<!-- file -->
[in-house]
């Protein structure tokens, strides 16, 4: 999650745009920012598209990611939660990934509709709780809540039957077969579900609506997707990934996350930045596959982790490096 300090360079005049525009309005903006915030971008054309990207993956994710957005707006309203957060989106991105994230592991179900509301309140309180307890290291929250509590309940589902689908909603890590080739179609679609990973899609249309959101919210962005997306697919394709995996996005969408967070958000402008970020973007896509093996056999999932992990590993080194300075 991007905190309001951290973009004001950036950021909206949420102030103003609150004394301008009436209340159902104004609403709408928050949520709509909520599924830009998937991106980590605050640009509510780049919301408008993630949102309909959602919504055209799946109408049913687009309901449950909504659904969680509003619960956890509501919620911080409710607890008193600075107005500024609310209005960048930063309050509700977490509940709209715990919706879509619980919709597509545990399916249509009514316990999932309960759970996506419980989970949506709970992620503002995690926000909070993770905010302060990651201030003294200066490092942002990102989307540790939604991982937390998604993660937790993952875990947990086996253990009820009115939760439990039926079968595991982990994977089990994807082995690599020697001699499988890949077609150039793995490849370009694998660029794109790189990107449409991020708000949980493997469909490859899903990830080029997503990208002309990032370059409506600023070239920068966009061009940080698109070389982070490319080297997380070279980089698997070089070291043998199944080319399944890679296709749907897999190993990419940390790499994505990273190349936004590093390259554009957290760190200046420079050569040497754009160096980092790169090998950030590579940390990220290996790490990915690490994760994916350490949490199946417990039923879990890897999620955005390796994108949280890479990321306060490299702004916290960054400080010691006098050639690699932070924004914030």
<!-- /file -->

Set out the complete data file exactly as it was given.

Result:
[in-house]
């Protein structure tokens, strides 16, 4: 999650745009920012598209990611939660990934509709709780809540039957077969579900609506997707990934996350930045596959982790490096 300090360079005049525009309005903006915030971008054309990207993956994710957005707006309203957060989106991105994230592991179900509301309140309180307890290291929250509590309940589902689908909603890590080739179609679609990973899609249309959101919210962005997306697919394709995996996005969408967070958000402008970020973007896509093996056999999932992990590993080194300075 991007905190309001951290973009004001950036950021909206949420102030103003609150004394301008009436209340159902104004609403709408928050949520709509909520599924830009998937991106980590605050640009509510780049919301408008993630949102309909959602919504055209799946109408049913687009309901449950909504659904969680509003619960956890509501919620911080409710607890008193600075107005500024609310209005960048930063309050509700977490509940709209715990919706879509619980919709597509545990399916249509009514316990999932309960759970996506419980989970949506709970992620503002995690926000909070993770905010302060990651201030003294200066490092942002990102989307540790939604991982937390998604993660937790993952875990947990086996253990009820009115939760439990039926079968595991982990994977089990994807082995690599020697001699499988890949077609150039793995490849370009694998660029794109790189990107449409991020708000949980493997469909490859899903990830080029997503990208002309990032370059409506600023070239920068966009061009940080698109070389982070490319080297997380070279980089698997070089070291043998199944080319399944890679296709749907897999190993990419940390790499994505990273190349936004590093390259554009957290760190200046420079050569040497754009160096980092790169090998950030590579940390990220290996790490990915690490994760994916350490949490199946417990039923879990890897999620955005390796994108949280890479990321306060490299702004916290960054400080010691006098050639690699932070924004914030």